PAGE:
Wednesday, September 24, 2008
Brain death is a legal definition of death that emerged in the 1960s as a response to the ability to resuscitate individuals and mechanically keep the heart and lungs working. Dr. Ed Hill discusses brain death in today’s 60 Second Housecall.
A person dies when brain function ceases, the heart stops beating and breathing and blood circulation cease. Because life-support techniques have become so advanced, it is possible that the heart can be kept beating with medication and respiration can be artificially performed with a ventilator.
The concept of brain death developed in response to these advanced medical techniques that can maintain some bodily functions. Brain death occurs when there is no function of the entire brain.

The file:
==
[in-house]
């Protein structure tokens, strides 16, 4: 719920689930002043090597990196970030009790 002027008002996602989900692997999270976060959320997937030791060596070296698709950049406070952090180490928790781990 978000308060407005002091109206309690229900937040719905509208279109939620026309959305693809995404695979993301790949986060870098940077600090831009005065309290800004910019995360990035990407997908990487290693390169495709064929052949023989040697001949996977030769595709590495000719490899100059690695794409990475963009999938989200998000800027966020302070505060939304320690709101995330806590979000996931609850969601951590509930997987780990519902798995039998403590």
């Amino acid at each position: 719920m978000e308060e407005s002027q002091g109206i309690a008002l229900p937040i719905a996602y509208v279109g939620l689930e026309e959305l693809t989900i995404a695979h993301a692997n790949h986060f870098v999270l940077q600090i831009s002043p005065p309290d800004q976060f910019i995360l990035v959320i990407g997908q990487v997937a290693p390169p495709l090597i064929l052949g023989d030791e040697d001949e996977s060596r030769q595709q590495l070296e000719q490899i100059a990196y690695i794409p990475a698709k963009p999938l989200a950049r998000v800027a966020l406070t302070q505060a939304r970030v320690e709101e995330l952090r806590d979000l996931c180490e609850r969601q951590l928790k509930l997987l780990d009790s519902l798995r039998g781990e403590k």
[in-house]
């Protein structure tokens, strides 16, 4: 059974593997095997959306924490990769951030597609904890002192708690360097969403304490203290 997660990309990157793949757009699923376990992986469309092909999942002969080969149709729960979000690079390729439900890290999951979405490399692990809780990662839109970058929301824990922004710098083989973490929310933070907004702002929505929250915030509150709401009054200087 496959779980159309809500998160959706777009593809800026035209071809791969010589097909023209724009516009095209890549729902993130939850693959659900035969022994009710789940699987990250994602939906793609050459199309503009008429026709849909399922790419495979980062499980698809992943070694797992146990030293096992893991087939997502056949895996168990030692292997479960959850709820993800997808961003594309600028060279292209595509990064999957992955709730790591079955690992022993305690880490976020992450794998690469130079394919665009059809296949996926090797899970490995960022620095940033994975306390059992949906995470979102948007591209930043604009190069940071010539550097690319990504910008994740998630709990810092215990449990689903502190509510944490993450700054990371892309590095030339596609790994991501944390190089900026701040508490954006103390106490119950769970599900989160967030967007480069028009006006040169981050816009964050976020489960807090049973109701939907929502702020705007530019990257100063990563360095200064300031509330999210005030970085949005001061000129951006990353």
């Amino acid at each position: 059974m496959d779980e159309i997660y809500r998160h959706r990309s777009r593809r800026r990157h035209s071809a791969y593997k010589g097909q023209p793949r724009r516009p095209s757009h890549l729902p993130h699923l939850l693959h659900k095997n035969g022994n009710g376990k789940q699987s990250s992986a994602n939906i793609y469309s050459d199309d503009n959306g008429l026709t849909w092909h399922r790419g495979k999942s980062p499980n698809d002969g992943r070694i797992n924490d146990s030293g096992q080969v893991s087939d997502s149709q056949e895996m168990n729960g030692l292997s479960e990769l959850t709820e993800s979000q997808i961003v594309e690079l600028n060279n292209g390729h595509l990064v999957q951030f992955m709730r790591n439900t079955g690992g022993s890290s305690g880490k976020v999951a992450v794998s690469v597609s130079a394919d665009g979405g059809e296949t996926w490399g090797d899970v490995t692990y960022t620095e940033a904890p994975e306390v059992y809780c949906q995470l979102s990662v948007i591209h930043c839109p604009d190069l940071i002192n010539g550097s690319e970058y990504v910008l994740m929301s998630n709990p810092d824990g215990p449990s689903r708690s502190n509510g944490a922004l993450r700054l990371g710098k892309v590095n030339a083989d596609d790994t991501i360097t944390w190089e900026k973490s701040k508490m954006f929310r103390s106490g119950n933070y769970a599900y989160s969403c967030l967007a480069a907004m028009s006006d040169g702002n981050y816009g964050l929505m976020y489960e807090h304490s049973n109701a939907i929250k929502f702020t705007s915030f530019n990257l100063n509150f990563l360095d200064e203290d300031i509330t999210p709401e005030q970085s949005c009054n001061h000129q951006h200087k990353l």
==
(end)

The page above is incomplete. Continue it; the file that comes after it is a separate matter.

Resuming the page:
Criteria for brain death include:
· No response to any stimulus—no movement, withdrawal, grimace or blinking
· No breathing efforts when taken off the ventilator
· Pupils dilated and not responsive to light
· No gag reflex, no corneal reflex and absence of other specific reflexes
Some organs, such as the heart, can only be transplanted if they are harvested from a dead person whose respiration and circulation are artificially maintained. Organ harvest takes place only after declaration of brain death. The organ donation team is not involved until the patient is declared brain dead.
For North Mississippi Medical Center, I’m Dr. Ed Hill.